Whitman Crew conducts fundraisers for both team scholarships and in partnership with a community rowing program in Baltimore called Reach High Rowing. Reach High is focused on providing rowing opportunities for under served high school students in Baltimore. Give economically diverse students a chance to experience the life-changing impact of crew by donating now.
Access to Crew is a program designed to support the sport of rowing both at Whitman and beyond in our local community. At Whitman, it will improve recruiting and retention while strengthening our team spirit and character.
More specifically, the program will:
What we can do depends on the amount of money we raise. We are asking for voluntary donations to meet our goal during this inaugural season of $20,000. This is independent of the Capital Campaign, registration fees, and other fundraising events that go directly to support the assets and operations of the team. Funds raised will be split 50/50 between Whitman Crew and Reach High Rowing, Baltimore.
DONATIONS WILL FUND
If we can meet our $20,000 goal we can fund:
In addition we are preparing a series of cooperative events between Whitman and BCR to support their program and to provide additional travel and racing opportunities for our novice team.
Allocations of funds will commence in the fall 2020 and will be coordinated by the Whitman Crew Treasurer, President, and Access to Crew subcommittee.
Former Novice Head Coach Pat McCloskey wrote a compelling piece on why partnering with BCR will strengthen our own program while providing our athletes broader perspective on their sport. Please take some time to read it at the link below.
Baltimore Community Rowing Juniors offers a year-round competitive training and racing program for high school athletes and developmental program for middle school athletes. Through participation in the BCR Juniors Reach High Program athletes develop discipline, self-confidence, team work, and strong preparation for college, career, and life.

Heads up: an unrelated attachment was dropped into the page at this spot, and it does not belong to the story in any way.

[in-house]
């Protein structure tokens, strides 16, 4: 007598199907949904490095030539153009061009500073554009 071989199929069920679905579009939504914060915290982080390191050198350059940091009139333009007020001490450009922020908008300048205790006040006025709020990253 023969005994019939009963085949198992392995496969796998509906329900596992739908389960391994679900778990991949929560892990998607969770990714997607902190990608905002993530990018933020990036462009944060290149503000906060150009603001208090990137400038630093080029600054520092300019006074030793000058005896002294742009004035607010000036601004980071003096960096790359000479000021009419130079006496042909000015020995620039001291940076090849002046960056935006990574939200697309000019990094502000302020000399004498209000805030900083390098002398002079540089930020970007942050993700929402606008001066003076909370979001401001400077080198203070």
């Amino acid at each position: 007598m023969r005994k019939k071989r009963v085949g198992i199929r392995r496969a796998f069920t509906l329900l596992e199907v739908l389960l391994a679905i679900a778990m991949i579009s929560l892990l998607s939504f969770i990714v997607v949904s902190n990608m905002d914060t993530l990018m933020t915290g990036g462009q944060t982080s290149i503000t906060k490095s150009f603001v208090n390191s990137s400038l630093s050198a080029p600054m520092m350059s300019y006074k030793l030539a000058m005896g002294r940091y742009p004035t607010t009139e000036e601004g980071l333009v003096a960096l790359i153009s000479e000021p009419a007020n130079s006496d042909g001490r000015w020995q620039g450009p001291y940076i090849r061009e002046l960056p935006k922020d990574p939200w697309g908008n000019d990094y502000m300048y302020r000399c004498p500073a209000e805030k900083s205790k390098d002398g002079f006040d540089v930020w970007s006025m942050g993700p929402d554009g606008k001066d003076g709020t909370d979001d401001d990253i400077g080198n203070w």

Reach High Baltimore: Provides students from Baltimore City Public Schools the opportunity to row with BCR Juniors regardless of an athlete's economic circumstances.
Link to the website; http://www.reachhighrowing.org
"I rowed for coach Pat McCloskey's novice team in my senior year of high school. Almost four years later, I look back on that time as the highlight of my teenage years. Rowing gave me a solid community of strong role-models, built me up both physically and mentally to tackle the challenges ahead, and, most importantly, helped me figure out: 1. The power of my personal best effort and 2. How awesome life is when you are doing something that you are passionate about.
During the cold months, rowers train on machines called “ergs.” The erg calculates the power output of every stroke you take and gives you live feedback on a tiny screen inches from your face. If you take it “easy” on even a single stroke, your power score will instantly drop. The erg knows that you aren’t doing your best and isn’t shy to tell you. My time spent with the “honest erg” has taught me what my best effort looks and feels like... and what my sub-par effort looks and feels like. When I graduated high school and left for college, that self-awareness about my effort level transferred over into my academic life and kept me on track. It is comforting to know that if I do my honest best, I can always be proud of my results.
Rowing taught me invaluable life lessons ... but I almost didn't get to have that experience due to financial difficulties. I should mention that I am 5 feet and 2 inches tall. Rowers are supposed to be tall (because longer legs = longer and more powerful strokes = more speed in the water). So, when I told my parents that I wanted to row and asked them to pay the $900 fee, they thought I was being hilarious and said, "you're nuts." Fair enough (I was lucky to have babysitting money saved up). However, the idea that you shouldn't bother doing something if you can't objectively be "good" at it is dead wrong. The "performance" aspect of youth sports is a head-fake; The real value of sports that they teach young people how to work hard with others to achieve a goal. The culture of rowing is a culture of excellence: Everyone wants to do their honest best for their teammates.
Consequently, rowing pulls the best out of everyone. I had the time of my life sweating with my teammates to win races. It was AWESOME to work hard with passionate people to achieve a common goal. I will always be striving to find similar camaraderie and recreate this clarity of purpose.
I feel extremely lucky to have gotten to row for Pat McCloskey. The experience changed my life and sent me into my adulthood, feeling strong, confident, and capable. I am grateful to have been a part of Crew and believe that every teenager should have the opportunity to reap the same benefits from rowing that I did, regardless of their financial background."
--Elana Shaw, 2019
We need parent volunteers to help with each of the three items:
Thank you to:
If you have any questions about Whitman Crew's Access to Crew program, please contact Marianne Sullivan via email: